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Windows 11 swaps Blue Screen of Death for scarier Black Screen of Death

BSOD, going dark

Windows 11 will bring a ton of visual changes and tweaks to Microsoft’s desktop OS. However, it may also bring a change to the much-dreaded ‘Blue Screen of Death’ (BSOD).

According to The Verge, Microsoft will change the blue to black, bringing about the much scarier sounding Black Screen of Death. Beyond the colour, the screen looks identical to Windows 10. Users will still get the 🙁 face, a message about their device running into a problem and needing to restart and information about the stop code, crash dump and a QR code to scan and look up what went wrong.

It’s worth noting, however, that the Black Screen of Death isn’t enabled yet in Windows 11. Part of that is because Windows 11 is only available in preview right now, and Microsoft has used a Green Screen of Death for Windows Insider builds since 2016. That said, it seems the final Windows 11 release will have a Black Screen of Death.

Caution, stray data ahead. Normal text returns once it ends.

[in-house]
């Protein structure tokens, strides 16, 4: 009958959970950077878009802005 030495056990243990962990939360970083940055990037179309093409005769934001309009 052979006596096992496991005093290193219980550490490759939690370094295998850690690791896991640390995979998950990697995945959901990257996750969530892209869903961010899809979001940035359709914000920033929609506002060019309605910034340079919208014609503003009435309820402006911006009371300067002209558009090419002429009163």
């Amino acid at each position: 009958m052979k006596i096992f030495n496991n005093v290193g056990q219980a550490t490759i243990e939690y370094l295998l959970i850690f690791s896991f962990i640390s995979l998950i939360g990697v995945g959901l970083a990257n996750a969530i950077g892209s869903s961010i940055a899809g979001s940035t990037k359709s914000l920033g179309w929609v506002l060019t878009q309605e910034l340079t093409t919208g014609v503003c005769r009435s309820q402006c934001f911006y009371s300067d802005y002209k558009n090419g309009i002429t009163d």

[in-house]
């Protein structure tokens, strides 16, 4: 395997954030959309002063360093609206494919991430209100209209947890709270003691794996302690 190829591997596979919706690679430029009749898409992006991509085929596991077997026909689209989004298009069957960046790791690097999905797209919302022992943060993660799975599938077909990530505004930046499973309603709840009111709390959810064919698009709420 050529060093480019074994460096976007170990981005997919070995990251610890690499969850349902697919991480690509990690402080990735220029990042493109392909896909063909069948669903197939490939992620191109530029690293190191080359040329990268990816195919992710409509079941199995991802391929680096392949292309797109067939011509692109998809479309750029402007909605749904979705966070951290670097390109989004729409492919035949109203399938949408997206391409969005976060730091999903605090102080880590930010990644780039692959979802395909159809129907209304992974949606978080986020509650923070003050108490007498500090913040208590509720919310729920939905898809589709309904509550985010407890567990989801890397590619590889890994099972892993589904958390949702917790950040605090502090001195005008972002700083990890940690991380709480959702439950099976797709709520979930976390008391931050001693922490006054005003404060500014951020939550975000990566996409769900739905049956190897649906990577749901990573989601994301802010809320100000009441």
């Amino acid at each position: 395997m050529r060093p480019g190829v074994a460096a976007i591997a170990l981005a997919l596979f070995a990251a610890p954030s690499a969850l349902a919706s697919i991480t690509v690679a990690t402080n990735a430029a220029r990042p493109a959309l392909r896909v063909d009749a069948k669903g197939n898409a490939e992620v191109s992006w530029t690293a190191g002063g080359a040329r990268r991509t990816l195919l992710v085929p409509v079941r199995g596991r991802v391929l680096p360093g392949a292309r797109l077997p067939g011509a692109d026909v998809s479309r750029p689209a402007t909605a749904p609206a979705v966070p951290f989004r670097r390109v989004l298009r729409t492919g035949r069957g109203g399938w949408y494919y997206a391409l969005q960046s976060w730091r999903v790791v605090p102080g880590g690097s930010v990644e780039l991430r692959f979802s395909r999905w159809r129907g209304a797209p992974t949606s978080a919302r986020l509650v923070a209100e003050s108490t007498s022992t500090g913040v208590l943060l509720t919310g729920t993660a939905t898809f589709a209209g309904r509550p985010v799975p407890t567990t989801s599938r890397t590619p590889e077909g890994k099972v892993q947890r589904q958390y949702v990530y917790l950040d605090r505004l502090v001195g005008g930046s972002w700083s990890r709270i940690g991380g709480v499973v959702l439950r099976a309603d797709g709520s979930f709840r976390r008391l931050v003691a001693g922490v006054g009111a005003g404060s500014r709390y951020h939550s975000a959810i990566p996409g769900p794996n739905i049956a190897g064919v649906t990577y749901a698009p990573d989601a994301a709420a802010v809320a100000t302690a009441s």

Gizmodo reported that there is a way to enable the BSOD on the Windows 11 preview build, but it seems like a lot of effort something you hopefully won’t have to see.

As for why Microsoft taking the BSOD to the dark side, well, it’s not really clear. The Verge suggests it’s likely part of the wider visual redesign coming with Windows 11, which also has new black logon and shutdown screens.

Gizmodo also points out that the colour change could confuse some long-time Windows users. The BSOD goes all the way back to Windows 3.0, while the black screen typically appears when Windows freezes during an OS installation. Given that only the colour of the BSOD is changing, not the content, I’m not sure it’ll confuse too many people.

Still, Windows 11 is far from finalized and, like anything else, things could change. If Microsoft goes through with the new Black Screen of Death, I suspect we’ll see some other minor changes to it. Or, Windows 11 could ship with the classic blue.

Either way, at least I don’t have to change the acronym.

Source: The Verge Via: Gizmodo

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